5 Reasons Why Steve Nash Should Retire From the NBA Already
5 Reasons Why Steve Nash Should Retire from the NBA Already
Two-time league MVP Steve Nash recently announced his desire to return to the NBA next season despite chronic leg and back injuries that have limited him over the past two seasons since being acquired by the Los Angeles Lakers in the offseason of 2012. The Lakers point guard has played in just 60 of a possible 143 regular season games for the franchise. In the 2013-14 season alone, Nash has played just 10 games and hasn't played in more than three weeks due to the recurring injuries relating to back issues.
As great of a player as Nash was and in spite of his competitive desire to end his career on a positive note, it would be in the best interest for the both Nash and the franchise if the point guard would retire following the season. The point guard has a $9.7 million cap hit in the final year of his contract next season, and Nash can't go more than a few games without suffering debilitating injuries that shelve him for large periods of time due to nerve issues relating to his aging and aching body.
The Lakers currently stand at 21-40 with the Western Conference's worst record through 61 games. This season is going nowhere, and the franchise is reaching the end of an era. Though they signed franchise player Kobe Bryant to a two-year extension earlier this season, Bryant has played in just six games this year and will is currently fighting a comeback of his own due to injuries and age. The Lakers don't need two such players on their roster next season.
Here are five reasons why Steve Nash should retire from the NBA after this season.
5. Too Many Injuries
As mentioned in the opening slide, Nash has just too many recurring injury issues relating to nerve damage in his body. Leg and back injuries have made it difficult just for Nash to play for the Lakers over the past two seasons. How many times has he played through these injuries or been sidelined for extended periods due to the severity of his injuries? What would be the point in playing another year and going through the same debilitating process of rehabbing and returning only to get injured again?
4. Lack of Production
Although Nash will have blips where he shows off his old form, such as his 19-point, five-assist performance in a victory over the Philadelphia 76ers last month, those performances are simply very rare for Nash these days. The fact of the matter is, Nash doesn't fit very well on this Lakers team. Combined with his age and injuries, this results in a lack of production.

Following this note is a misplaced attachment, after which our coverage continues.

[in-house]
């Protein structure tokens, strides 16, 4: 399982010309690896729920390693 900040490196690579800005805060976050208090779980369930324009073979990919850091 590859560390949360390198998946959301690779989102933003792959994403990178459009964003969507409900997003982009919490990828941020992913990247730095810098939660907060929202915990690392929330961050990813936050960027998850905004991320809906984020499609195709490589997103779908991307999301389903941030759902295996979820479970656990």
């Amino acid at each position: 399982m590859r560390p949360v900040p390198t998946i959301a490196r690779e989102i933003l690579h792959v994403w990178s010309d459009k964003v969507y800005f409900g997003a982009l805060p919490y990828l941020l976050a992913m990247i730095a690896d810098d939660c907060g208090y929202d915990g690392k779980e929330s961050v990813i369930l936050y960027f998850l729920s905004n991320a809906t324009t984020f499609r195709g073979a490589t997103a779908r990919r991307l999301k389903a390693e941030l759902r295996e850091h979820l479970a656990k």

Once Kobe returns, he will be the Lakers' primary ball handler and Nash will be relegated to standing around as a spot-up shooter. The version of Kobe you saw in six games this season where he was ball-distributing playmaker rather than a volume scorer is the Kobe you're going to see the rest of his playing career.
Which further makes Nash a non-factor.
3. Salary Cap Hit
As mentioned earlier, Nash has a $9.7 million cap hit for 2014-15. Some may argue that Nash should make money to play ball as long as teams are still willing to pay him to play, but it's not like Nash needs the money -- he has made more than $137 million during his career, not including endorsement deals and other endeavors. Nash doesn't need the money, and the Lakers could use that $9.7 million on several role players who can actually play on the court for the team next year.
2. Lakers Have Better Point Guards Than Nash
The team has better options than Nash at point guard. Kendall Marshall is under contract for another season and Jordan Farmar can easily be brought back by the team. Marshall has been one of the few bright spots of a disastrous season for the Lakers. Through 33 games, Marshall has averaged 9.5 assists per game, which ranks second in the NBA. his .448 three-point shooting percentage ranks third in the league. Farmar has provided steady play at the point guard position, averaging 10.1 points and five assists per game.
If Nash returns next season, he's at best the third best point guard on the team.
1. Lakers Aren't Championship Contenders
Though the Lakers will have a lot of cap space entering 2014, as the team will only have four players under contract when this season comes to a close, it's hard to envision even a few big moves in free agency will make the team true championship contenders next season.
Nash's legacy is set ,and the one thing he hasn't accomplished during his NBA career is win a championship. If the team was set up to win a championship next season, Nash would have a reason in returning, even in a bit role, in a quest to end his career with a ring.
But that is simply not going to happen with the Lakers next season.
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